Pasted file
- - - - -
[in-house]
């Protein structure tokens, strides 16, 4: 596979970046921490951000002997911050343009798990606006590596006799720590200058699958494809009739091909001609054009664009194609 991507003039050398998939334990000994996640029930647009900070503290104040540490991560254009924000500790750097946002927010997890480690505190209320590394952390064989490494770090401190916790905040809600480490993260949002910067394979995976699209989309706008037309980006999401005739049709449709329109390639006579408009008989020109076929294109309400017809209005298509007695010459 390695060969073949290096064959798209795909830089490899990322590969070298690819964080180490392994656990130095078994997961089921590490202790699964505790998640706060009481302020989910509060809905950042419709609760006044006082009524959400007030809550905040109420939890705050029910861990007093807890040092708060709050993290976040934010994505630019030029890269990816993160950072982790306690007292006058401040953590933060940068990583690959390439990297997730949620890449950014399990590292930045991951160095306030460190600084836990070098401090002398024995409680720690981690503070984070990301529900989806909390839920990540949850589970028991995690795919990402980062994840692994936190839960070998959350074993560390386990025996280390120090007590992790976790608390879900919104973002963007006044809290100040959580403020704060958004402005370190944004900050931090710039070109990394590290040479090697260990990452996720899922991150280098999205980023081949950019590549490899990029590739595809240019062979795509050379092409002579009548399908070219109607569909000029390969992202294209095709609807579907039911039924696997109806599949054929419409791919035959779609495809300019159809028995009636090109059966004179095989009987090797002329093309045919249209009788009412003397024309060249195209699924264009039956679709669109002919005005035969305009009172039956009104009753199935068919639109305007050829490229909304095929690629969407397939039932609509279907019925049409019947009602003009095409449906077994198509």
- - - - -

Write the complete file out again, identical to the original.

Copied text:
[in-house]
């Protein structure tokens, strides 16, 4: 596979970046921490951000002997911050343009798990606006590596006799720590200058699958494809009739091909001609054009664009194609 991507003039050398998939334990000994996640029930647009900070503290104040540490991560254009924000500790750097946002927010997890480690505190209320590394952390064989490494770090401190916790905040809600480490993260949002910067394979995976699209989309706008037309980006999401005739049709449709329109390639006579408009008989020109076929294109309400017809209005298509007695010459 390695060969073949290096064959798209795909830089490899990322590969070298690819964080180490392994656990130095078994997961089921590490202790699964505790998640706060009481302020989910509060809905950042419709609760006044006082009524959400007030809550905040109420939890705050029910861990007093807890040092708060709050993290976040934010994505630019030029890269990816993160950072982790306690007292006058401040953590933060940068990583690959390439990297997730949620890449950014399990590292930045991951160095306030460190600084836990070098401090002398024995409680720690981690503070984070990301529900989806909390839920990540949850589970028991995690795919990402980062994840692994936190839960070998959350074993560390386990025996280390120090007590992790976790608390879900919104973002963007006044809290100040959580403020704060958004402005370190944004900050931090710039070109990394590290040479090697260990990452996720899922991150280098999205980023081949950019590549490899990029590739595809240019062979795509050379092409002579009548399908070219109607569909000029390969992202294209095709609807579907039911039924696997109806599949054929419409791919035959779609495809300019159809028995009636090109059966004179095989009987090797002329093309045919249209009788009412003397024309060249195209699924264009039956679709669109002919005005035969305009009172039956009104009753199935068919639109305007050829490229909304095929690629969407397939039932609509279907019925049409019947009602003009095409449906077994198509």